Revision theory of truth, contextualism, and the liar paradox



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Most philosophers agree that Contextualism and Revision Theory of Truth are incompatible. My suggestion, however, is that what many people take to be important differences between these theories are merely the result of a verbal, and non-substantial, disagreement between writers like C. Parsons and M. Glanzberg, on the side of Contextualism, and A. Gupta and N. Belnap, on the side of Revision Theory of Truth. By carefully analyzing these theories, we will three things: (1) Though Contextualists openly reject the Tarski-biconditional and Revision Theorists claim to accept all the principles of classical logic, careful analysis shows that both manipulate the Tarski-biconditional so as to demonstrate the same feature of ideal reasoning – a recognition of the fact that the Liar sentence is true at some steps in reasoning, or hierarchical levels, but false on others. (2) The Contextualist solution involves a step that the Revision Theorist of Truth solution does not – a step which is the result of an assumption Contextualists make about the semantic status of L when it is analyzed from the same hierarchical level that it is interpreted in. And, (3) Contextualists suggest that shifts from one hierarchical level to another are the result of a change in the domain of the truth predicate, while Revision Theorists of Truth suggest that this change is the result of our changing our interpretation of the truth predicate – a difference that is merely the result of Revision Theorists of Truth assuming that the ideal reasoner will begin with hypotheses regarding each and every sentence in his language. The only substantive differences between Contextualism and Revision Theory of Truth, then, are these two background assumptions regarding the semantic status of L and what things the ideal person makes hypotheses about. But, even with these differences in mind, we are able to conceive of a theory that both Contextualists and Revision Theorists of Truth would approve of – one that brings to light the theory of the Liar Paradox buried within both theories.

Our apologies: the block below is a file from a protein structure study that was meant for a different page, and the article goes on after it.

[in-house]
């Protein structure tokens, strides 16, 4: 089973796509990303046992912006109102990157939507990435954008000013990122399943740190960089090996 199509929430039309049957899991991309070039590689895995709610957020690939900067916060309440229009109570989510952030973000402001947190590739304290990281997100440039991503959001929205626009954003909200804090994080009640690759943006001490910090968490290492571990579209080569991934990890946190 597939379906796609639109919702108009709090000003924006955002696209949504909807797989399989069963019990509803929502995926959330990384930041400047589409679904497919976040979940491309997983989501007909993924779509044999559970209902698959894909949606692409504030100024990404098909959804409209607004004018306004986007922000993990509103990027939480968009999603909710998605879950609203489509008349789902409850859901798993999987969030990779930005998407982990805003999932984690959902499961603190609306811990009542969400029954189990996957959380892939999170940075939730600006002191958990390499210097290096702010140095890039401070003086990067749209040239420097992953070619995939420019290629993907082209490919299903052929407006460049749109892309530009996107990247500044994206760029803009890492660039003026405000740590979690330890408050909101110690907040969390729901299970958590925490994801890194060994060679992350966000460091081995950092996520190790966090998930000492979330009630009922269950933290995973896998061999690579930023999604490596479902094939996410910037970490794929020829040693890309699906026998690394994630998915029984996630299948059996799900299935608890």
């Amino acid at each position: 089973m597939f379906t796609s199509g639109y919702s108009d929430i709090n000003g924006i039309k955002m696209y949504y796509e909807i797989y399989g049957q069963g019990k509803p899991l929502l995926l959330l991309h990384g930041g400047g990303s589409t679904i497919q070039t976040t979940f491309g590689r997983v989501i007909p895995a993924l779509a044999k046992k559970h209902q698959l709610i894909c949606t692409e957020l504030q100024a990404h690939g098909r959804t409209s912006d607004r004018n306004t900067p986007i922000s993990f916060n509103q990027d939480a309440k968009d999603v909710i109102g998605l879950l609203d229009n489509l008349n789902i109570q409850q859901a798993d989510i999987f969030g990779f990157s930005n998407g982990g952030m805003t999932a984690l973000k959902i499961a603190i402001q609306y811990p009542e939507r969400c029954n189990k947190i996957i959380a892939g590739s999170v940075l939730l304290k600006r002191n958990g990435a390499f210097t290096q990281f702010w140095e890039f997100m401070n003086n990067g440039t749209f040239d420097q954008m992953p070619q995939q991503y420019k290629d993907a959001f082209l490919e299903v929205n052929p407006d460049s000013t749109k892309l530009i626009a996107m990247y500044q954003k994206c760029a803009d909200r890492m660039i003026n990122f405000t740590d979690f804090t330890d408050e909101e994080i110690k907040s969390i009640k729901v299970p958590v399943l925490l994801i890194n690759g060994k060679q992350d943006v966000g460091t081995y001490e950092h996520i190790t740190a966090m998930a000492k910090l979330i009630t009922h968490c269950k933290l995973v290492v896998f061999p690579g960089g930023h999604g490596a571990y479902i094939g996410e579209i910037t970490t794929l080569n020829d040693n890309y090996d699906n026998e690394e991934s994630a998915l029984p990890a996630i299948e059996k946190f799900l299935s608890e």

Contextualism, Revision Theory of Truth, Paradox, Liar Paradox, Logic, Philosophy